FactSnippet No. 2,514,657

John Dingell was well known for his approach to congressional oversight of the executive branch.

FactSnippet No. 2,514,658

John Dingell subpoenaed numerous government officials to testify before the committee and grilled them for hours.

FactSnippet No. 2,514,659

John Dingell insisted that all who testified before his committee do so under oath, thus exposing them to perjury charges if they did not tell the truth.

FactSnippet No. 2,514,660

John Dingell claimed that the committee's work led to resignations of many Environmental Protection Agency officials, and uncovered information that led to legal proceedings that sent many Food and Drug Administration officials to jail.

FactSnippet No. 2,514,661

John Dingell lost the chairmanship for the 111th Congress to Congressman Henry Waxman of California in a Democratic caucus meeting on November 20,2008.

FactSnippet No. 2,514,662

John Dingell was given the title of Chairman Emeritus in a token of appreciation of his years of service on the committee, and a portrait of him is in the House collection.

FactSnippet No. 2,514,663

John Dingell appealed the decision and the Department of Health and Human Services appeals panel dismissed the charges against Imanishi-Kari and cleared her to receive grants.

FactSnippet No. 2,514,664

From 1991 to 1995 John Dingell's staff investigated claims that Robert Gallo had used samples supplied to him by Luc Montagnier to fraudulently claim to have discovered the AIDS virus.

FactSnippet No. 2,514,665

John Dingell opposed raising mandatory automobile fuel efficiency standards, which he helped to write in the 1970s.

FactSnippet No. 2,514,666

In June 1999, John Dingell released a report in which the General Accounting Office cited concurrent design and construction was the reason for production of high levels of explosive benzene gas.

FactSnippet No. 2,514,667

In July 2007, John Dingell indicated he planned to introduce a new tax on carbon usage in order to curtail greenhouse gas emissions.

FactSnippet No. 2,514,668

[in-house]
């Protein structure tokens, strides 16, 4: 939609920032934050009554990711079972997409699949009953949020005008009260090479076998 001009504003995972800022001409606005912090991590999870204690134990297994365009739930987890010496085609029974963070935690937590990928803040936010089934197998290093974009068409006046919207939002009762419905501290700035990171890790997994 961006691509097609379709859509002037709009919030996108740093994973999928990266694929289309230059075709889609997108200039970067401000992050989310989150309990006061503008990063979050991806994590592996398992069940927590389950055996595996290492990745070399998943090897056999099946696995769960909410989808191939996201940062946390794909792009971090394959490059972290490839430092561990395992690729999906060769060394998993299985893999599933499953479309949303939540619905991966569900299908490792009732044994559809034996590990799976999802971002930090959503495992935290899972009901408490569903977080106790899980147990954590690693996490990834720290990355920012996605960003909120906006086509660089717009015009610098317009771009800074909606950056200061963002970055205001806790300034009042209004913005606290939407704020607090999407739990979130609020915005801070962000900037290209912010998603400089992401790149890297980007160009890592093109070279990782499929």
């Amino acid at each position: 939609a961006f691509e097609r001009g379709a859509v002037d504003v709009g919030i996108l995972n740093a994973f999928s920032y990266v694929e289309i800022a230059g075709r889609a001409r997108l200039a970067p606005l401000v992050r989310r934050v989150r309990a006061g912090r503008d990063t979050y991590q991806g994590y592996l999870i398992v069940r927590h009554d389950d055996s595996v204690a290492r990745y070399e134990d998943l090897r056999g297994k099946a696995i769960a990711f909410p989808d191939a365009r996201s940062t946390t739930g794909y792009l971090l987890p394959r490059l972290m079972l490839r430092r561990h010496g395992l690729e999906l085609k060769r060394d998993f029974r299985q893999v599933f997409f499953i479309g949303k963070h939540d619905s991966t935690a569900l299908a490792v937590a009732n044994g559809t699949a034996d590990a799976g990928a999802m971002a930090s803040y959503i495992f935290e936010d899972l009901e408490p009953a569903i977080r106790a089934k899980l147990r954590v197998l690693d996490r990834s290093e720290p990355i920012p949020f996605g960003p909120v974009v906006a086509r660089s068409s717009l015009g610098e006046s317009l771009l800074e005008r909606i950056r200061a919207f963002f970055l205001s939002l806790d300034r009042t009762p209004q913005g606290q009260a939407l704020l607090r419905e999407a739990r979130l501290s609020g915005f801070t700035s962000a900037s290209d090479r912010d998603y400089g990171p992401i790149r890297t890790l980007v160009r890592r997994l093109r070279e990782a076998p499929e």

John Dingell was closely tied to the automotive industry, as he represented Metro Detroit, where the Big Three automakers of General Motors, Chrysler, and the Ford Motor Company, are headquartered.

FactSnippet No. 2,514,669

John Dingell worked as a lobbyist for the corporation until they married.

FactSnippet No. 2,514,670

John Dingell had four children from his first marriage to Helen Henebry, an airline stewardess.

FactSnippet No. 2,514,671

Dingell's son Christopher D Dingell served in the Michigan State Senate and is a judge on the Michigan Third Circuit Court.

FactSnippet No. 2,514,672

In 1981, John Dingell married Deborah "Debbie" Insley, his second wife, who was 27 years his junior.

FactSnippet No. 2,514,673

In November 2014, Debbie John Dingell won the election to succeed her husband as US Representative for Michigan's 12th congressional district.

FactSnippet No. 2,514,674

John Dingell is the first non-widowed woman to immediately succeed her husband in Congress.

FactSnippet No. 2,514,675

John Dingell had surgery in 2014 to correct an abnormal heart rhythm, and the next year had surgery to install a pacemaker.

FactSnippet No. 2,514,676

On September 17,2018, John Dingell suffered an apparent heart attack and was hospitalized at Henry Ford Hospital in Detroit.

FactSnippet No. 2,514,677

In 2018, John Dingell was diagnosed with prostate cancer, which had metastasized.

FactSnippet No. 2,514,678

John Dingell died on February 7,2019, at his home in Dearborn, Michigan.

FactSnippet No. 2,514,679

John Dingell received the Walter P Reuther Humanitarian Award from Wayne State University in 2006.

FactSnippet No. 2,514,680